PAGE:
Types of Winds
Following are the types of wind-
The winds that blow continuously throughout the year in the earth are called eternal, fixed or permanent winds. The direction of these winds is fixed and unchanging. It includes westerly, trade and polar winds.
Perpetual (permanent) winds blowing from the subtropical high pressure zones to the subpolar low pressure areas in both the hemispheres are called westerly winds because of their westward movement. The direction of these winds is from North-West to South-East in the Southern Hemisphere and from South-West to North-East in the Northern Hemisphere. Due to the absence of land blocks between 40° to 65° latitudes in the Southern Hemisphere, there is an uninterrupted circulation of these winds. Thus, due to the absence of obstruction in the southern hemisphere, westerly winds blow with great velocity and sound. Sailors have called these terrible winds ‘roaring chalisa’ between 40° to 50° south latitudes, the fierce Pachasa near 50° south latitude and the screaming Satha near 60° south latitude. These winds bring rain on the western continental coasts. Special rainfall is caused by these winds in the north-west countries.
(2) Polar winds
Polar winds blow from cold pole regions to subpolar low pressure areas between 60°/70° latitudes in both hemispheres. They flow in the north-east direction in the northern hemisphere and south-east in the southern hemisphere. Due to the very cold and snowy nature of these winds, the areas coming in contact with them have severe winters. When polar winds come in contact with westerly winds, cyclones and anticyclones are born. Due to these winds, snow accumulates in the central plains of Siberia and America.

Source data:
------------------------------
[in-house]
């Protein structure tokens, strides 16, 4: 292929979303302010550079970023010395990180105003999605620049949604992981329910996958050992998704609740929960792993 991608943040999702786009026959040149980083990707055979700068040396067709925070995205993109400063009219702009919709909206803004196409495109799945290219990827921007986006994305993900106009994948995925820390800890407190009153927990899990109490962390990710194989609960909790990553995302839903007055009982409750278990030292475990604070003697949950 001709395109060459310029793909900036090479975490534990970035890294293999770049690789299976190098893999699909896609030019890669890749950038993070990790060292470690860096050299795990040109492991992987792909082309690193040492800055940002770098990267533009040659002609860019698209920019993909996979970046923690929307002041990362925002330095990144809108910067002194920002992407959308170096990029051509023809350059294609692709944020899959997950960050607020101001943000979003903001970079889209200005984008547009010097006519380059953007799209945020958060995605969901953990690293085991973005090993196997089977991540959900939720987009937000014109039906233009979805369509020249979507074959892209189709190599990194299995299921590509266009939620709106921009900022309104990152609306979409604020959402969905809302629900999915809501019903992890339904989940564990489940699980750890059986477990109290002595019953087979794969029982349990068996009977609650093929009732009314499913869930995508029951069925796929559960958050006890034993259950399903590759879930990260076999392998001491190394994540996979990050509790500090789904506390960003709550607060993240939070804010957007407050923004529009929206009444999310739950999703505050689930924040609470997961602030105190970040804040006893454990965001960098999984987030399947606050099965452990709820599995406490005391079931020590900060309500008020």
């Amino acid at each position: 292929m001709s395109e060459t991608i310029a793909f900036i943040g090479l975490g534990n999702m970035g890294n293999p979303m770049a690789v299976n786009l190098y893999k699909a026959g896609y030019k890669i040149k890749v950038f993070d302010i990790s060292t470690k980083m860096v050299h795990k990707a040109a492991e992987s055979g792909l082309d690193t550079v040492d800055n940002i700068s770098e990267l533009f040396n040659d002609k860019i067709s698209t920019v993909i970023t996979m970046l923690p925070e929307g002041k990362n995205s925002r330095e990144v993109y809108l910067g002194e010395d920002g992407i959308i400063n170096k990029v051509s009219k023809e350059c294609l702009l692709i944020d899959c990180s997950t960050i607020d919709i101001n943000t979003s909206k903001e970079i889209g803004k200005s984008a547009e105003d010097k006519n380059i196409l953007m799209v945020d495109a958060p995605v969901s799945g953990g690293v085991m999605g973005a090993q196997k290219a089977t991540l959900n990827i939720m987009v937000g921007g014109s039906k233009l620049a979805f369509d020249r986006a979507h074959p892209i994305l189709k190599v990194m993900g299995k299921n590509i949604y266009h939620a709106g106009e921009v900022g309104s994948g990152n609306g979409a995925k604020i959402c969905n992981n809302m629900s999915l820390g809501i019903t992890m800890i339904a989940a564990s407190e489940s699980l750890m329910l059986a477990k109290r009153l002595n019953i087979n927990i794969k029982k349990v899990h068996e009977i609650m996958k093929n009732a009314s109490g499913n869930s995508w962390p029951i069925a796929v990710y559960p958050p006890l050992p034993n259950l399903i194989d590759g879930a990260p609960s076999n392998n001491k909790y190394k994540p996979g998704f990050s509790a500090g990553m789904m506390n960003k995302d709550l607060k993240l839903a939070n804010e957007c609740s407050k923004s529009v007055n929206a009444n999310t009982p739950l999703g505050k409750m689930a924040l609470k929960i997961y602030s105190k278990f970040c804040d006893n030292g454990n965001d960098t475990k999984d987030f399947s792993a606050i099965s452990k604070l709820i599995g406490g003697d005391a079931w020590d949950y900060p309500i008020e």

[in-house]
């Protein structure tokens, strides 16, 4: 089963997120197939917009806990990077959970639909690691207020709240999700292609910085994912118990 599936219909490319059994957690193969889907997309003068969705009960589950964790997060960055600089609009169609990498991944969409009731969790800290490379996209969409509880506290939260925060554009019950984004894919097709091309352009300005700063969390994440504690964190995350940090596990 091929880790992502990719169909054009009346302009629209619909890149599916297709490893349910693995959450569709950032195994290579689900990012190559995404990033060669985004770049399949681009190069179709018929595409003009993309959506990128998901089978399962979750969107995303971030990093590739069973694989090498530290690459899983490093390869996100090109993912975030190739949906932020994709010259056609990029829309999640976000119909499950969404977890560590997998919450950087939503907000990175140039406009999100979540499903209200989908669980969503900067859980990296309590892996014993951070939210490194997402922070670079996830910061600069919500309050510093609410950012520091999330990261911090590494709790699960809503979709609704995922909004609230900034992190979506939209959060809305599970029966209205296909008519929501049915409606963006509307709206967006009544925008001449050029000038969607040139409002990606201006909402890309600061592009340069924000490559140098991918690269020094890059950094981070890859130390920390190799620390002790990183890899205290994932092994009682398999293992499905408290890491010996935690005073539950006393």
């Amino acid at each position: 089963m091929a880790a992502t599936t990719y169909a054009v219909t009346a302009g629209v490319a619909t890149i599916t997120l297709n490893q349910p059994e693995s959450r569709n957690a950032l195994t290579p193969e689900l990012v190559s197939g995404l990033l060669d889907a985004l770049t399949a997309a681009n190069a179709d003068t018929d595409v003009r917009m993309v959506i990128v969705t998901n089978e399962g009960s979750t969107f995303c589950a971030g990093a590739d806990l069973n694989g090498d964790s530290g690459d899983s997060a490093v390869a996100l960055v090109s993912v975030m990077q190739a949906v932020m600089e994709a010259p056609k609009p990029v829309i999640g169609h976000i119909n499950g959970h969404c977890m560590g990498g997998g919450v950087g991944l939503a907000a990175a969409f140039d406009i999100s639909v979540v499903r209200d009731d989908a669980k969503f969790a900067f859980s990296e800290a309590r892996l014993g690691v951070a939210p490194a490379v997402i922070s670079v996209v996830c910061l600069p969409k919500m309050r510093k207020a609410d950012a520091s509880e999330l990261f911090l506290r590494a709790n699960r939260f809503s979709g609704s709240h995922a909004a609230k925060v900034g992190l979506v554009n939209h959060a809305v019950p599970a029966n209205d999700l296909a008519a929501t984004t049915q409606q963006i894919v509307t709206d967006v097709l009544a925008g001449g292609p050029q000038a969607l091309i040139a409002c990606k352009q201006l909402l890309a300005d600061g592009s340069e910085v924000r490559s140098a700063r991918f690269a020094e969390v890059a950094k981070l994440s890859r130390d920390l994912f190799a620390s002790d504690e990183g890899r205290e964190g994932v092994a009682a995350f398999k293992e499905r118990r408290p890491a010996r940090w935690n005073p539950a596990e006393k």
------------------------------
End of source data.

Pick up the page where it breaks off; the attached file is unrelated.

(3) Commercial winds
Calm winds are found at 5° north and 5° south of the equator . After this the winds which are in the north and south latitudes from 5 ° to 30 °, are called convective or trade winds. The direction of these winds is north-east in the northern hemisphere and south-east in the southern hemisphere. These winds blow throughout the year. Monsoon winds bring changes in their sequence in summer. These winds bring good rainfall in the eastern parts of the continents.
2. Temporary winds
Due to the local special conditions of temperature and air pressure, winds also start blowing. Their direction varies according to season, season and time. That is why they are also called temporary, occasional or periodic winds.
(1) Local winds
Local winds are generated due to air pressure and temperature conditions. Their flow is limited to a particular place. They are known by different names in different places.
(2) Monsoon wind
These winds blow according to the seasons. These are both terrestrial and aquatic winds. According to the fixed season, these winds blow from sea to land for 6 months and from land to sea for 6 months. Their area is the region of the trade winds. They break the form of merchant winds. Rainfall in India is caused by monsoon winds. Monsoon winds change their direction according to the season and blow for a certain season and in a definite direction. Monsoon lines always run between the lines of peace on the eastern coasts of the continents. Their flow outside Asia is up to 60° north latitude. Asia is most affected by monsoon winds in the world. For 6 months these winds blow from the North-East and for 6 months from the South-East. They are born due to unequal conditions of water and land. In summer, these winds blow from the sea to the land, so These are called summer monsoons. They cause a lot of rainfall in the South-East Asia regions. In winter, these winds blow from land to sea, due to which they are called winter monsoon. These winds bring rain in the eastern archipelago, off the coast of Tamil Nadu, Sri Lanka and northern Australia in India.